When you can look someone in the eye and relate to them – and they share their true experience, we take in that information very differently. So that’s how we tried to make OMGYES – turning research-based insights into something personal – so these insights would really stick.

    The most effective way to bust the myths around women’s pleasure is to really see the actual diversity and variability. Not the concept of it or a description of it – the reality of it. With actual, relatable women who love almost opposite techniques. And real anatomy, not just abstracted line-drawings with arrows.

    After seeing the content on OMGYES, people consistently say, “what’s fascinating is HOW DIFFERENT THE TECHNIQUES ARE!” or “I kind of thought that what feels best changes over time, but wow.”

    In this way, everyone can realize, through real experience, what we’re trying to get across – that it’s impossible to ‘already just know the moves’ with a new partner or with the same partner on a different day. That the best way to approach a lover is with an open mind, listening and asking for feedback. That giving and getting feedback doesn’t have to be awkward but can be really sexy and fun. That sexual pleasure can get better and better with exploration. That things that may feel ‘abnormal’ actually aren’t. That there are always so many new things to try – and staying curious makes for far better sex and happier relationships.

    The Research

    Scientists and researchers have uncovered the inner workings of almost everything in the world. But the only funded large-scale sex research has either been biological (the physiology of what happens in the body during sex) or behavioral (general activities without the details, like the percentage of women who have orgasms or use vibrators). So what about the actual techniques and insights that women across the country discover that lead to more pleasure? That’s still an uncharted frontier, when it comes to science and research.

    So we conducted the first-ever large-scale studies to get the details. And we’ll continue to do more and more research about sexual pleasure. The first batch of insights makes up the basis of Season One of OMGYES – breaking down the main ways women vary in how they find pleasure, and insights for women, men and couples about how to make it even better.

    How we did the research

    We first did over 1,000 in-depth interviews with women across the country. Then, in partnership with researchers at Indiana University and The Kinsey Institute, we surveyed another nationally representative group of 1,000 women.

    Nationally representative means a slice of the country, across geographies, ages and subcultures – getting an accurate snapshot of what regular people actually do and think, without bias from the selection process.

    Research Methodology Detail (for research-lovers)

    The first 1,000 interviews were conducted by OMGYES staff over video-chat with women of all ages, around the country. They shared:

    ・ Sexual histories
    ・ How they discovered what works for them
    ・ What the a-ha moments were in their sexual journeys
    ・ The specific techniques they’ve found, both alone and with partners, that lead to more pleasure and better orgasms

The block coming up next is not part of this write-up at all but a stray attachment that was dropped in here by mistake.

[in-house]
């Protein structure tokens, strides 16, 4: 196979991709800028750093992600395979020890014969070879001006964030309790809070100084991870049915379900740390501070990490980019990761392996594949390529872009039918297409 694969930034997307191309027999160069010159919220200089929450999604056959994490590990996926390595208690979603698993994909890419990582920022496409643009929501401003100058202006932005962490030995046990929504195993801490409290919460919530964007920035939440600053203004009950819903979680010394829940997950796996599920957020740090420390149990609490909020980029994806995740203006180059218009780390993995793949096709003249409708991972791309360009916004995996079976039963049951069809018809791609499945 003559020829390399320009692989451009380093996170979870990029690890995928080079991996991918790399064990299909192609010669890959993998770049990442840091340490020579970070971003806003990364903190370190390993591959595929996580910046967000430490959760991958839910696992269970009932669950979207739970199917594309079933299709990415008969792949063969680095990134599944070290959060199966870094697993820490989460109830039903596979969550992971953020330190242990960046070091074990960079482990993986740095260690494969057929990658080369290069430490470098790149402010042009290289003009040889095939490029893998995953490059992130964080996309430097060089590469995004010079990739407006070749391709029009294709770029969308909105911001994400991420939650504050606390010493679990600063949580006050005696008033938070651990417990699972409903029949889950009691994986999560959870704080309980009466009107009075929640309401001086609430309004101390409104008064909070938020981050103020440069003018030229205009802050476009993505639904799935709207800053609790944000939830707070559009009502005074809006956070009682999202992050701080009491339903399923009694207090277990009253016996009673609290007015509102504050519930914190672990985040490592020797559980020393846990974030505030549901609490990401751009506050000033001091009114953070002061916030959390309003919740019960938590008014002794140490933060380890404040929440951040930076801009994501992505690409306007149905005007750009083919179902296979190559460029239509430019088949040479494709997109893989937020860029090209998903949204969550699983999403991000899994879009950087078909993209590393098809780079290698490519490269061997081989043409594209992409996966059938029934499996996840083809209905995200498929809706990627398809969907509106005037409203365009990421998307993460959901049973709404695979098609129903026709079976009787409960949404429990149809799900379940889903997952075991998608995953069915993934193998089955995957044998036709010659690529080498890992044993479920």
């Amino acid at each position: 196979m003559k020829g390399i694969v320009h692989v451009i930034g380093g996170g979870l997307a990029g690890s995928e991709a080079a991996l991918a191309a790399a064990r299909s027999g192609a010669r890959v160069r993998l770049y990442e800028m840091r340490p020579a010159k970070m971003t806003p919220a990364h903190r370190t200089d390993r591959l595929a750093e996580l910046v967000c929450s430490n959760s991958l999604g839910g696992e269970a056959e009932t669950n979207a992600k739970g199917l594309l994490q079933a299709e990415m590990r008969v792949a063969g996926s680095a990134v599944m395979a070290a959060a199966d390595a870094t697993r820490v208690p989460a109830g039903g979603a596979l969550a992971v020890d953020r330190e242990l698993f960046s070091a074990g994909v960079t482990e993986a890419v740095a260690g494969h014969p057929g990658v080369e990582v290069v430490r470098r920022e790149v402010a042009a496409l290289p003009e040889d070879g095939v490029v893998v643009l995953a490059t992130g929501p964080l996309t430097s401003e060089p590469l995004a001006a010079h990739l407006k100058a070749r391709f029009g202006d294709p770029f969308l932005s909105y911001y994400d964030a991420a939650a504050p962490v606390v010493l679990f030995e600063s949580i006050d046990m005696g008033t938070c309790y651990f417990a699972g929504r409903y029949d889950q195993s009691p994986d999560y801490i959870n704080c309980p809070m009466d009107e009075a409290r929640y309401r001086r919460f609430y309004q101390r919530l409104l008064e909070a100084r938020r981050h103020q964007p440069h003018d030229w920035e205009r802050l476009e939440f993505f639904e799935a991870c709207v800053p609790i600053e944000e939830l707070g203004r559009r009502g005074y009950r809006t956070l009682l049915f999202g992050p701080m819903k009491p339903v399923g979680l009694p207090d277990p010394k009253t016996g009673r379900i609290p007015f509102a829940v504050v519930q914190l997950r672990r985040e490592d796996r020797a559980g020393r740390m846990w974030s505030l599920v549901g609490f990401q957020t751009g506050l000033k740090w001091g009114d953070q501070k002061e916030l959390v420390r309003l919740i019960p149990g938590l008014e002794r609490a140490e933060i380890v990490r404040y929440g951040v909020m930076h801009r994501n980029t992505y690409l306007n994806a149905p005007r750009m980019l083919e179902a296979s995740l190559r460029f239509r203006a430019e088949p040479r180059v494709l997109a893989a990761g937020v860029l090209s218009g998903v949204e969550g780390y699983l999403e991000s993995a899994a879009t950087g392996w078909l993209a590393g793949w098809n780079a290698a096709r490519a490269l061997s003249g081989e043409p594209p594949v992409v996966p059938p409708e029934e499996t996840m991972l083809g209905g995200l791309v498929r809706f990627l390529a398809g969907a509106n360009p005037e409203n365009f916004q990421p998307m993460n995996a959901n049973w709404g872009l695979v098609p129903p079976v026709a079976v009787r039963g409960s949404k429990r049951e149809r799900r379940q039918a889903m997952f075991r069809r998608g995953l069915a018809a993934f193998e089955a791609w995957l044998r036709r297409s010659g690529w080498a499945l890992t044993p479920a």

・ Detailed ways they communicate those techniques to partners
    ・ What psychological or relationship insights they’ve had that have led to more pleasure
    ・ What they wish they could go back in time and tell their younger selves about pleasure
    ・ What they wish all partners knew about women’s pleasure

    Then, we conducted the first-ever large-scale, nationally representative study on women’s pleasure. Asking the same kinds of questions from a nationally representative cross-section of the country.

    The 2015 OMGYES Study of Women’s Sexual Pleasure was conducted during June 2015 by researchers Debby Herbenick, PhD, assistant Professor at Indiana University School of Public Health and researcher at The Kinsey Institute and Brian Dodge, PhD of the Center for Sexual Health Promotion of the Indiana University School of Public Health. The survey was conducted online in collaboration with GfK’s Knowledgepanel, a probability-based web panel designed to be representative of the United States, and was completed by 1,055 adult women.The data was then weighted according to recent (March 2014) data from the Current Population Survey (CPS), taking into account demographics such as gender, race/Hispanic ethnicity, region of the country, education, household income, and (based on 2013 CPS data) internet access.

    Complete and current information about KnowledgePanel sampling and recruitment methodology and design is available at http://www.knowledgenetworks.com/knpanel/docs/knowledgepanel(R)-design-summary-description.pdf

    About the researchers:
    Dr Debby Herbenick – http://info.publichealth.indiana.edu/faculty/current/herbenick-debra.shtml
    Dr Brian Dodge – http://info.publichealth.indiana.edu/faculty/current/dodge-brian.shtml

    What’s Next

    This is such a fascinating frontier when it comes to research. We’ve just shown the tip of the iceberg. This is just the beginning. Future seasons of OMGYES will explore other topics, in depth.

    OMGYES doesn’t and can’t cover everything.

    As we all know, the relationship between two lovers is crucial to sexual enjoyment. Physical touch and physical sensation are only part of it. But talking about relationships, in detail, isn’t taboo, and there are already lots of resources available out there to make them better.

    Our goal is to shed light on the important parts that are taboo and don’t get talked about. The parts that get left out of books about love and even about sex.

    So we decided, with Season One, to focus on genital touch, as this is an area that has historically been ignored. For now our emphasis is on external and clitoral touch. Our next seasons will explore other topics that concern pleasure, and research is already under way.

    Variety of perspectives: this is just the beginning

    We will continue talking to women from a variety of perspectives and experience — we realize that some perspectives are not included in this first season. We have so much to learn from each other, and a rich diversity of experience only adds to what we can learn and explore.